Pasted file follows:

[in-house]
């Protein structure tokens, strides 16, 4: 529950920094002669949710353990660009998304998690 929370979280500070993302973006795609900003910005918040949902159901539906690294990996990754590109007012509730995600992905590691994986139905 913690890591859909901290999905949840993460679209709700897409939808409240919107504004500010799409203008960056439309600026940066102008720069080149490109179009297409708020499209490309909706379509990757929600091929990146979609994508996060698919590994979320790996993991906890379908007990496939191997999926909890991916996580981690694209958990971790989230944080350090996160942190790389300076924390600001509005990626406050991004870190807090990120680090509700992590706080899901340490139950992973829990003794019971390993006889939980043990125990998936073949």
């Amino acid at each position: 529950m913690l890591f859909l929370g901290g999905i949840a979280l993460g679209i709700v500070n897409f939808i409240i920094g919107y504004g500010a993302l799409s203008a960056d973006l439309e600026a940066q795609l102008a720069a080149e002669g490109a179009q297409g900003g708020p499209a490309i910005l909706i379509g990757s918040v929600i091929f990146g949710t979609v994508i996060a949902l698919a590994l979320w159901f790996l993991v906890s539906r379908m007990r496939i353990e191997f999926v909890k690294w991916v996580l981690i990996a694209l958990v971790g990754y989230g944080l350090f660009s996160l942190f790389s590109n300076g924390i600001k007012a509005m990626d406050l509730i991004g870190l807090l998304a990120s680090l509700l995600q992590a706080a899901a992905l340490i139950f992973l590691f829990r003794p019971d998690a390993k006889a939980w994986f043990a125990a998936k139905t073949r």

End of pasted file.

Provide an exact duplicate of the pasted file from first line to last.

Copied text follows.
[in-house]
């Protein structure tokens, strides 16, 4: 529950920094002669949710353990660009998304998690 929370979280500070993302973006795609900003910005918040949902159901539906690294990996990754590109007012509730995600992905590691994986139905 913690890591859909901290999905949840993460679209709700897409939808409240919107504004500010799409203008960056439309600026940066102008720069080149490109179009297409708020499209490309909706379509990757929600091929990146979609994508996060698919590994979320790996993991906890379908007990496939191997999926909890991916996580981690694209958990971790989230944080350090996160942190790389300076924390600001509005990626406050991004870190807090990120680090509700992590706080899901340490139950992973829990003794019971390993006889939980043990125990998936073949």
């Amino acid at each position: 529950m913690l890591f859909l929370g901290g999905i949840a979280l993460g679209i709700v500070n897409f939808i409240i920094g919107y504004g500010a993302l799409s203008a960056d973006l439309e600026a940066q795609l102008a720069a080149e002669g490109a179009q297409g900003g708020p499209a490309i910005l909706i379509g990757s918040v929600i091929f990146g949710t979609v994508i996060a949902l698919a590994l979320w159901f790996l993991v906890s539906r379908m007990r496939i353990e191997f999926v909890k690294w991916v996580l981690i990996a694209l958990v971790g990754y989230g944080l350090f660009s996160l942190f790389s590109n300076g924390i600001k007012a509005m990626d406050l509730i991004g870190l807090l998304a990120s680090l509700l995600q992590a706080a899901a992905l340490i139950f992973l590691f829990r003794p019971d998690a390993k006889a939980w994986f043990a125990a998936k139905t073949r």